Why you should care
Because a Democratic revival could come from unlikely places.
The best job Jaime Harrison ever had revolved around one magic number: 218. As floor director for the House majority whip, he had the scoop on what he calls the “secret sauce” of Washington — when there were enough votes to pass a bill. And Democrats almost never lost a vote in 2007 and 2008, in part because Harrison, among others, knew how to corral urban liberals, rural Blue Dogs and everyone in between.
The numbers today are daunting for Democrats, who control just 194 congressional seats and an all-time low of 15 governorships. Harrison’s new favorite figure is 50 because, he says, Democrats must spend money and compete in every state. Now a high-ranking official with the Democratic National Committee — who contended to be national chairman — Harrison says a comeback requires an aspirational message that can appeal both to downtrodden white Donald Trump voters and Black men whose turnout rate dropped because they weren’t inspired by Hillary Clinton. “But before you get to the message, you have to have the vehicle by which the message is delivered,” Harrison says. “And that is state parties.”
Harrison expresses optimism for Democrats in South Carolina, Alabama and other crimson states.
The 41-year-old son of Orangeburg, South Carolina, is a powerful messenger. His mother dropped out of 10th grade to give birth to him; his father was not much of a presence. They relied on welfare and food stamps at times, with a side of political constituent service. After his mother wrote her U.S. senators, Strom Thurmond helped get her a factory job. (Yes, the same Strom Thurmond who once ran for president on a segregationist platform.)
A star student whose love of reading was sparked by comic books, Harrison graduated from Yale and then Georgetown law. He rose quickly on Capitol Hill with his hometown congressman, Democrat Jim Clyburn, who named Harrison the House’s first ever Black floor director when Clyburn claimed the No. 3–ranking post. Harrison relishes wins such as a defense spending bill calling for a withdrawal from Iraq, but one major loss still sticks in his craw: when the first bank bailout vote fell apart because Republicans did not deliver enough votes from their side — despite an agreement to share the pain. (A rebooted Troubled Asset Relief Program would pass a couple of days later, after a stock market plunge spooked everyone.)
It was one of Harrison’s final big moments on the floor, as he left Capitol Hill in 2009 for a lucrative lobbying job with Podesta Group. It was also an early rumble of the populist earthquakes that have been shaking American politics; the Tea Party movement was born in response to bailouts. Harrison made enough money lobbying to pay off his student loans and help out his family, but the firm’s coal and tobacco clients turned into a political liability when he ran for DNC national chairman. Harrison says he has no regrets about giving certain companies a voice in the lawmaking process, though he still smarts at the negative press coverage.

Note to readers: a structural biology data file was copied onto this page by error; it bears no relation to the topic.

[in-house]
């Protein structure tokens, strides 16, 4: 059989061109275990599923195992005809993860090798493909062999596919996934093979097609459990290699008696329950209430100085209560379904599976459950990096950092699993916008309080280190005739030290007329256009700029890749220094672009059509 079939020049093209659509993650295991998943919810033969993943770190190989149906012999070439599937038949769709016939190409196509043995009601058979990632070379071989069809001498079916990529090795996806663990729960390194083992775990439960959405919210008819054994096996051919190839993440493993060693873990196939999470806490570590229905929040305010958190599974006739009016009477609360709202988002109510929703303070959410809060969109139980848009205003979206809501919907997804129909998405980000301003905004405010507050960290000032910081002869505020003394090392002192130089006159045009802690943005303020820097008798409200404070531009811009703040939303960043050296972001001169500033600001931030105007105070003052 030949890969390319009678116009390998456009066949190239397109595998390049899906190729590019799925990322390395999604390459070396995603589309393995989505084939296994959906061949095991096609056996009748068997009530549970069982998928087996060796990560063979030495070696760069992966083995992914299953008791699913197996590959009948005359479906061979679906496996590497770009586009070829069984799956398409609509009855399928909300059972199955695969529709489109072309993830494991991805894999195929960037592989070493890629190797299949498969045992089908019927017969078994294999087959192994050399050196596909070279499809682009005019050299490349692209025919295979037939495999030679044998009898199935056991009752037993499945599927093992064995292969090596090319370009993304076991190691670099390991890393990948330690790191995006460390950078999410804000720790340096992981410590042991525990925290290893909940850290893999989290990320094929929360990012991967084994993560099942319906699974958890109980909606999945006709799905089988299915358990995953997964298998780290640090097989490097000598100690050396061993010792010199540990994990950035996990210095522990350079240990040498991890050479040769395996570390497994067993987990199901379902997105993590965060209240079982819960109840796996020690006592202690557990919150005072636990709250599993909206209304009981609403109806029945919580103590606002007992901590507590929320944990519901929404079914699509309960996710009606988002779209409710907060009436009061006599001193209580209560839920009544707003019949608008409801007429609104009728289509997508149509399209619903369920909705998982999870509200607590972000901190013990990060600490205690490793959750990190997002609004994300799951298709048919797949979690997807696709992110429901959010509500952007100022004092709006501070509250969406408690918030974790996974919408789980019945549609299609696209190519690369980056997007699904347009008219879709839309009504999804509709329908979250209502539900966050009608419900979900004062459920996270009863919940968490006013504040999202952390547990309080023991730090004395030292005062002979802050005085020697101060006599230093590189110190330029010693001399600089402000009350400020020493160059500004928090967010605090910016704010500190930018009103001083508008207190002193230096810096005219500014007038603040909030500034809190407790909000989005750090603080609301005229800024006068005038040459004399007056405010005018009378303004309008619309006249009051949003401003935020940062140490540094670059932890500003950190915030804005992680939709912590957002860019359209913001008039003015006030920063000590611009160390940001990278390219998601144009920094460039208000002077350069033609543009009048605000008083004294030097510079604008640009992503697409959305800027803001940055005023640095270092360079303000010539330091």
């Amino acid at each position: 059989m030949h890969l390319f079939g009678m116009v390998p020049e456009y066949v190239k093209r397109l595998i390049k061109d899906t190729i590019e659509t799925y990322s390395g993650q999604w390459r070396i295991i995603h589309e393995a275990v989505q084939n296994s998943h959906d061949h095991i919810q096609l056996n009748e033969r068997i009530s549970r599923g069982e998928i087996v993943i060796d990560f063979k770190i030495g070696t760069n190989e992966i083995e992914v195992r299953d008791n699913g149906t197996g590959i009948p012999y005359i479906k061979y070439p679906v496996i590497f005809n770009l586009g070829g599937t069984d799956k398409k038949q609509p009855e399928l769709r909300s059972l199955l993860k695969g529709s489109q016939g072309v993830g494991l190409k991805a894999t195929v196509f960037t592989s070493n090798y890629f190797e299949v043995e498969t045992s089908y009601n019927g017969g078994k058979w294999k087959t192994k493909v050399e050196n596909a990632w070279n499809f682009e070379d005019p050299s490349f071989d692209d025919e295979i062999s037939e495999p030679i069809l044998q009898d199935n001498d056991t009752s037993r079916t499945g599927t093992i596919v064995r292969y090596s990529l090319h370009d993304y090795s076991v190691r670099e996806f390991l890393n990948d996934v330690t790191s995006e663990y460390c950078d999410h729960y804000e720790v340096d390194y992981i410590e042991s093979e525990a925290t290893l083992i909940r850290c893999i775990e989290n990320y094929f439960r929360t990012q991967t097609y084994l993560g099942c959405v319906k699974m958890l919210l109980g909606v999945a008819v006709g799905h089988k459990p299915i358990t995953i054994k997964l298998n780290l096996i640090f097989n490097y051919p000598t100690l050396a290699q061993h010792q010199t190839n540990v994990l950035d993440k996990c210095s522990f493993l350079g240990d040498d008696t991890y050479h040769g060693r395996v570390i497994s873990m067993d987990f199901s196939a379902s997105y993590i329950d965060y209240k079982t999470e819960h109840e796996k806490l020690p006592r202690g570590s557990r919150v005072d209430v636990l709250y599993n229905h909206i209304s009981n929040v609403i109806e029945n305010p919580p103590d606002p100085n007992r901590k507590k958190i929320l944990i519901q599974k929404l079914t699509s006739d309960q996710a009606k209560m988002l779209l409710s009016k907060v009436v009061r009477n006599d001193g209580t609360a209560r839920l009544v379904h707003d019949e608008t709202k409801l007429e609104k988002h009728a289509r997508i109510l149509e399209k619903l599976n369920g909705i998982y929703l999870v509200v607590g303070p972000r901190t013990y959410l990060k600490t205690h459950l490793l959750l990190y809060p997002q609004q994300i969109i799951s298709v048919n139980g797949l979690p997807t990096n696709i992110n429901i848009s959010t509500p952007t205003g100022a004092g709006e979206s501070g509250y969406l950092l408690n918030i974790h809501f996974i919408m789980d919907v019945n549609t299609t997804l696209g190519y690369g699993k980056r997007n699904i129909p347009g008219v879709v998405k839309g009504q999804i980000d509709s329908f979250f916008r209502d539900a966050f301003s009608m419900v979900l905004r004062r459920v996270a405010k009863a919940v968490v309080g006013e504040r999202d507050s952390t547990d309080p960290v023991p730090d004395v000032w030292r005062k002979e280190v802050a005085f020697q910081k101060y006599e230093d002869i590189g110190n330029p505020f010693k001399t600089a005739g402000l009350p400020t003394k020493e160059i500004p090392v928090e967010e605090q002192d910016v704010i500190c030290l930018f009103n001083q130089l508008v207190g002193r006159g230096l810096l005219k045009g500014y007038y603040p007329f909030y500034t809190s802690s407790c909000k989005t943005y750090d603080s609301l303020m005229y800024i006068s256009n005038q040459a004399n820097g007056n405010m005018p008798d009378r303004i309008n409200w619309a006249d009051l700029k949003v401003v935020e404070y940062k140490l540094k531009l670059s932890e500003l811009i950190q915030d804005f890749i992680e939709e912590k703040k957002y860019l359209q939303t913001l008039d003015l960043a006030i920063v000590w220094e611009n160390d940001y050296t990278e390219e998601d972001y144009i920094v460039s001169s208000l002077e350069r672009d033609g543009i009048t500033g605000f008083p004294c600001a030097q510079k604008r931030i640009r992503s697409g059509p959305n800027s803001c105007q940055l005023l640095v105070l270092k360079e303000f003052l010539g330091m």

He returned to South Carolina, he says, because he was disappointed in what Republican rule had done to the state, and he became the state Democratic Party’s first ever Black chairman in 2013. Pledging to build up an atrophied grassroots network, he launched a fellowship for young political talent and an “issues conference” to train Democrats on policy around the state. He became pals with his Republican counterpart, Matt Moore, and the two joined forces to help remove the Confederate battle flag at the state capitol in 2015.
After the 2016 debacle for the party, Harrison ran for chairman of the Democratic National Committee as a next-generation voice from deep in Trump country. But he never elbowed his way into a two-man race between Tom Perez and Rep. Keith Ellison. “[Harrison] was my first choice for DNC chair, [but] I never endorsed him because he didn’t have the horses,” says former DNC chairman Howard Dean, who lauds Harrison’s political acumen. Harrison also knew he didn’t have the votes, so he dropped out and endorsed Perez, who won and rewarded Harrison with a job as associate chair and counselor. They are now implementing a return to Dean’s 50-state strategy of the mid-2000s, which led to big Democratic gains before it was abandoned in the Obama years.
Harrison considered running for governor in 2018 but decided campaigning full-time without pay would strain the family finances too much. Clyburn signals Harrison could be his successor, telling OZY: “I see him as a potential congressman. I’m 77 years old. My days are numbered.”
From a small state party office suite in downtown Columbia, South Carolina, Harrison expresses optimism for Democrats in South Carolina, Alabama and other crimson states. Starting in October, the DNC will send $10,000 per month to every state party and launch an additional $10 million innovation fund for states.
Some national Democrats have argued for more selective spending, and South Carolina hardly seems primed for a blue comeback. Brad Warthen, a PR consultant and former editorial page editor for Columbia’s The State, quips that after a string of bearded professor types, he’ll know Democrats are serious about winning when their candidates start shaving. “We will have to have a revolution — something akin to the constitutional convention in 1787 — to start seeing more Democrats elected to the [U.S.] House in South Carolina,” Warthen says.
Despite his facial hair, South Carolina Democrat Archie Parnell nearly pulled off a shocking special congressional election win in June with comparatively little national money. Harrison says more early investment in ground staff could have tipped the low-turnout race. With most of the U.S. political map drenched in red, there will be plenty more opportunities to test his theory.
Reporter Nick Fouriezos contributed to this story.